On the Internet, you can find help for this daunting task. For a database of low-income housing, there is HUD's Web Site. Lists of resources vary from public housing, which is scaled to income, and you live among other low-income folks; subsidized housing, in mixed-income complexes; and various programs designed to help you afford a house of your own. Each program has its own set of rules. Accessible housing has its own difficulties, because accessibility definitions seem to vary with each place to live! People with disabilities vary in what they need. You must make sure that you explain your needs, and ask your independent living center or occupational therapist for advice. There are low-cost ways to make a regular place into an accessible one, depending on what's needed. Another excellent site is GA Housing Search. Listings here have details, if given by the landlord, of accessibility. Some that don't include this can be accessible; many landlords don't know much about how accessible their apartments are.

You can get ideas from NPR's article about Concrete Change that addresses visitability, or the ability of a person with mobility handicaps to enter a building. If you visit the Concrete Change website, there is a cornucopia of information on how to make a house accessible. A new house can be outfitted for about $200.00, more or less. Yes, the decimal point is in the right place. If you know a house builder, spread the word. For a building under construction, the small changes to make it accessible are cheap! For rentals, there are portable ramps that you can take with you when you move, and ways to use your furniture to help yourself. A portable ramp is preferable to a built one; a permanent ramp usually causes housing values in the whole neighborhood to go down. Aluminum ramps don't require rebuilding every few years, they don't rust, and require no maintenance. There are also ramps made of old tires that do not degrade. Wood ramps require maintenance; what if the recipient isn't able to sand and paint, or even to bend far enough to inspect for termites, etc.?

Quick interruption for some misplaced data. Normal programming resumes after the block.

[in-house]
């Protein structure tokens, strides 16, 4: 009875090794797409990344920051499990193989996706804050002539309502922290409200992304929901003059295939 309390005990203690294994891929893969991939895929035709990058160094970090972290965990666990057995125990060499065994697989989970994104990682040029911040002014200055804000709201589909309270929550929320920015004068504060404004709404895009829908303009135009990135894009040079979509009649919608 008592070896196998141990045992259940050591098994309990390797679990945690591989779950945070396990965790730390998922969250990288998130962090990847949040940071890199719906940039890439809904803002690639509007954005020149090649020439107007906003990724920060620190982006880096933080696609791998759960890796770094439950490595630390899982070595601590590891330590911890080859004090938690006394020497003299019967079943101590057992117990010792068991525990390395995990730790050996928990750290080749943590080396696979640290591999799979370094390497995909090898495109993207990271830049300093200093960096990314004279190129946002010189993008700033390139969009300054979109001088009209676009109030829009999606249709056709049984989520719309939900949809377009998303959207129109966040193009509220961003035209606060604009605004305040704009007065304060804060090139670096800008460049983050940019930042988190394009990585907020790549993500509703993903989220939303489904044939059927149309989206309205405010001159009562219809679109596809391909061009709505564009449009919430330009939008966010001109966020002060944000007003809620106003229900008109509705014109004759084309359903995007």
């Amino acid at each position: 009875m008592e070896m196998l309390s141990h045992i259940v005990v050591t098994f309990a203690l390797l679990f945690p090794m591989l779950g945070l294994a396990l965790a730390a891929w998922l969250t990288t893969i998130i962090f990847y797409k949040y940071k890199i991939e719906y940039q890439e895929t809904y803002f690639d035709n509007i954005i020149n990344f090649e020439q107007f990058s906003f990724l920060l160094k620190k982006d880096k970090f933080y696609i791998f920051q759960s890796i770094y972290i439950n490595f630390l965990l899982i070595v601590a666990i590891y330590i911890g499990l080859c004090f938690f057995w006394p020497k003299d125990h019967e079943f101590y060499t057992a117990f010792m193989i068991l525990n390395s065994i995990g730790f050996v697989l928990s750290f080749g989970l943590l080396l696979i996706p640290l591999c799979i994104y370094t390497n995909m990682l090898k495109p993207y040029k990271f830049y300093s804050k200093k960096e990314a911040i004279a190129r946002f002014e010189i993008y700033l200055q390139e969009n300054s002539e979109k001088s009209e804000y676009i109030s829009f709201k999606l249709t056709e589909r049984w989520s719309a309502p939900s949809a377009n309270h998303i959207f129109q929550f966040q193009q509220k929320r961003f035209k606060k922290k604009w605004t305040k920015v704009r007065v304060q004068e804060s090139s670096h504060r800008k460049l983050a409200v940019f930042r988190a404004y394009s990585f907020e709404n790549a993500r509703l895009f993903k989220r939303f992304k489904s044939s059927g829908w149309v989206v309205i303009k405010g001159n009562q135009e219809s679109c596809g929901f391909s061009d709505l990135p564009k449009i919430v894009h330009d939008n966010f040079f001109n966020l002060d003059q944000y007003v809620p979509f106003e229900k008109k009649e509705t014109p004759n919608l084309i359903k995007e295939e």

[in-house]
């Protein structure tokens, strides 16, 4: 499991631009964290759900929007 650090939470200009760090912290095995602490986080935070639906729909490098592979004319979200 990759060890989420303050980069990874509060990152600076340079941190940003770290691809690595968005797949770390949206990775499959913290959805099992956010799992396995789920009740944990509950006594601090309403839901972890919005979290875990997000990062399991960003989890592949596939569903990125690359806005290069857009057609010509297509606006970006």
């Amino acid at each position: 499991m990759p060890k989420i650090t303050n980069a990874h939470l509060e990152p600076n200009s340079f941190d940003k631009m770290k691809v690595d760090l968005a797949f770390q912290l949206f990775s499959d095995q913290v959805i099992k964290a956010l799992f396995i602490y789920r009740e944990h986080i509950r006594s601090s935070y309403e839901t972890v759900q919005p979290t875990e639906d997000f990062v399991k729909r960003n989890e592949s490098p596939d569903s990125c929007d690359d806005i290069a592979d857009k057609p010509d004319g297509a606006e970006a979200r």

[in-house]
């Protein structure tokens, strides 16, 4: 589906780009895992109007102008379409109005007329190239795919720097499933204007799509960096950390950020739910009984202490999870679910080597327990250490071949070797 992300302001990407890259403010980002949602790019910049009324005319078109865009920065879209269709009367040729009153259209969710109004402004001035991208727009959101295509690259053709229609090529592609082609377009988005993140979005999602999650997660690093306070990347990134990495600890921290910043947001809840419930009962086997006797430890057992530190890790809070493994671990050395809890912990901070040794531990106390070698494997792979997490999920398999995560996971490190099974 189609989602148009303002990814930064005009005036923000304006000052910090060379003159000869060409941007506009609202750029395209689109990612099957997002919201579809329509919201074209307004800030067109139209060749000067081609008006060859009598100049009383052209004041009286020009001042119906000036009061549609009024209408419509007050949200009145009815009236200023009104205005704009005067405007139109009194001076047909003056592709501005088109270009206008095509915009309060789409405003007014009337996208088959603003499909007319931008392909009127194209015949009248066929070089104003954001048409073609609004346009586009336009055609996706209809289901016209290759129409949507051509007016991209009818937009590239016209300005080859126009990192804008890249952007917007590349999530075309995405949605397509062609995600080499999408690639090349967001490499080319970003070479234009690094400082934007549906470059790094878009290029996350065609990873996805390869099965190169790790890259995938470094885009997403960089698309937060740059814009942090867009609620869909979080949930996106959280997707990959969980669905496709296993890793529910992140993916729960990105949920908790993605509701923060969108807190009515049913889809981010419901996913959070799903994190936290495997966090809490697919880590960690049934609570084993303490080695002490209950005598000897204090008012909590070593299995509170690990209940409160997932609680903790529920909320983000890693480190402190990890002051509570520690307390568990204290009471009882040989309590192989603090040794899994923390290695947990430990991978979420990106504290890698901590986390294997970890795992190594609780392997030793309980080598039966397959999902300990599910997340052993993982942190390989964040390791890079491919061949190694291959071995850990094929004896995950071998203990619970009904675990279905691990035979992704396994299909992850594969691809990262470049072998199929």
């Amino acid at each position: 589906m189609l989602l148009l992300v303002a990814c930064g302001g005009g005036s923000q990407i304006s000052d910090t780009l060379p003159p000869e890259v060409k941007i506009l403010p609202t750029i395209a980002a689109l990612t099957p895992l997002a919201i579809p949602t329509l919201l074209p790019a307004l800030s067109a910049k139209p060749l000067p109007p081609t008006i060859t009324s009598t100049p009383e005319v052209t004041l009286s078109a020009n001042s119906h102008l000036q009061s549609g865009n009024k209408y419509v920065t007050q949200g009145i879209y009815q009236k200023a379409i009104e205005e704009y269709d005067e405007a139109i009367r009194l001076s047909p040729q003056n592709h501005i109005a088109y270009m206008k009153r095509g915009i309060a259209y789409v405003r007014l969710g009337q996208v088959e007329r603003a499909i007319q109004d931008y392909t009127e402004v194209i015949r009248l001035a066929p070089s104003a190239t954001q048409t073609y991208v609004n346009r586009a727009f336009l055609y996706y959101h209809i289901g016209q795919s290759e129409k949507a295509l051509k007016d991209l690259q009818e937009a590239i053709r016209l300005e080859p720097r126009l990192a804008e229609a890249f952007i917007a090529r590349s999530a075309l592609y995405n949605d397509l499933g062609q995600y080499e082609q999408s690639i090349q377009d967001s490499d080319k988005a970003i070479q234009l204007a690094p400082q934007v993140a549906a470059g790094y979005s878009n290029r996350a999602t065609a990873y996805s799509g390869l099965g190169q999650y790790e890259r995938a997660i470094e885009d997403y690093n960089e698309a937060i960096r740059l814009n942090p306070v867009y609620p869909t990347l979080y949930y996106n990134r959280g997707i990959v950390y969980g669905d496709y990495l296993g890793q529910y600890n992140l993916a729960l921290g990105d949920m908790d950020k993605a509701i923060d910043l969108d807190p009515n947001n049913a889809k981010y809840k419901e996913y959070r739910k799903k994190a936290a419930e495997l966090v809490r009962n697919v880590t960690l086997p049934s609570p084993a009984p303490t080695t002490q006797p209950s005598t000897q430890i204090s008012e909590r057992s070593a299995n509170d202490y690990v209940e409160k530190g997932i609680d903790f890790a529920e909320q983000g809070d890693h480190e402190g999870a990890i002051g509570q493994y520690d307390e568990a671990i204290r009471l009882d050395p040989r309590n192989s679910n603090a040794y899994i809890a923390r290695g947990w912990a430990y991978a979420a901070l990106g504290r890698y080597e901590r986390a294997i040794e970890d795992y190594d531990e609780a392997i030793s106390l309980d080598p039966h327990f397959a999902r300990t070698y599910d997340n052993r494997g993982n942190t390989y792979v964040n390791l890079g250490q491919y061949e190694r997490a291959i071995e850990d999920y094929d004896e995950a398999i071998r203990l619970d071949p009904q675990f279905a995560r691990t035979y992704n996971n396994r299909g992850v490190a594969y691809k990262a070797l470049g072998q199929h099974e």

For more information, see

How to plan your move - visit first

Check out the page on Examiner.com for links to all sorts of help! Links to the right, under the ad blocks, are your key to finding low income services of all sorts in metro Atlanta.

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Holiday Guide for low income folks

Atlanta Low Income Issues Examiner

Holiday Guide for low income folks
December 14, 12:53 PMAtlanta Low Income Issues ExaminerDannis Cole
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The holidays can be very stressful for anyone when you consider the costs of presents, lights, tree decorations, and feeding extra relatives. This is multiplied for low income families. Tight budgets can lead to overspending and credit debt.